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Developmental dysplasia of the hip: Clinical features and diagnosis

Author
Scott B Rosenfeld, MD
Section Editor
William Phillips, MD
Deputy Editor
Mary M Torchia, MD

INTRODUCTION

Developmental dysplasia of the hip (DDH) describes a spectrum of conditions related to the development of the hip in infants and young children. It encompasses abnormal development of the acetabulum and proximal femur and mechanical instability of the hip joint (table 1).

Newborns often have physiologic laxity of the hip and immaturity of the acetabulum during the first few weeks of life. In most cases, the laxity resolves, and the acetabulum proceeds to develop normally. With assessment of risk factors, serial physical examination of the hips, and appropriate use of imaging studies, most children with pathologic hips can be correctly diagnosed and treated without long-term sequelae. (See "Developmental dysplasia of the hip: Treatment and outcome".)

Typical DDH, which generally occurs in otherwise healthy infants, will be the focus of this topic review. Hip dysplasia and instability also occur in association with other conditions. Teratologic hip dysplasia occurs in association with various syndromes (eg, Ehlers Danlos, Down syndrome, arthrogryposis), and neuromuscular hip dysplasia occurs when there is weakness and/or spasticity in some or all of the hip muscle groups (eg, in spina bifida or cerebral palsy). The diagnosis and management of teratologic and neuromuscular hip dysplasia differ from the diagnosis and management of hip dysplasia in otherwise healthy infants.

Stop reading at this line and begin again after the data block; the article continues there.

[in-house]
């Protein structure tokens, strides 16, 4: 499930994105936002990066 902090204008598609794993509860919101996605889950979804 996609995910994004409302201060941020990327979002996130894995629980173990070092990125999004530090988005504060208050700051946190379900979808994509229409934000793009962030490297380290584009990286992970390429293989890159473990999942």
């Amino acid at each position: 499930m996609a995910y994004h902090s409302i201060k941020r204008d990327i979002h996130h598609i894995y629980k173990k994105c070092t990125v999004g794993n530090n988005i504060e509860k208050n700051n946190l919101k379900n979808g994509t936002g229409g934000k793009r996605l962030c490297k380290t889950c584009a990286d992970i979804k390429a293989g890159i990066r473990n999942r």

The clinical features and diagnosis of DDH in otherwise healthy children will be reviewed here. The epidemiology, pathogenesis, treatment, and outcome are discussed separately. (See "Developmental dysplasia of the hip: Epidemiology and pathogenesis" and "Developmental dysplasia of the hip: Treatment and outcome".)

CLINICAL FEATURES

The clinical features of developmental dysplasia of the hip (DDH) depend upon the age of the child and the severity of the abnormality (table 2). The spectrum of presentation ranges from instability on the newborn examination to subtle limited abduction in the infant, to asymmetric gait in the toddler, to activity-related pain in the adolescent, to osteoarthritis in the adult. The earlier DDH is detected, the simpler and more effective the treatment and the better the long-term outcome [1,2]. (See "Developmental dysplasia of the hip: Treatment and outcome".)

                         

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Literature review current through: Nov 2016. | This topic last updated: Wed Oct 07 00:00:00 GMT+00:00 2015.
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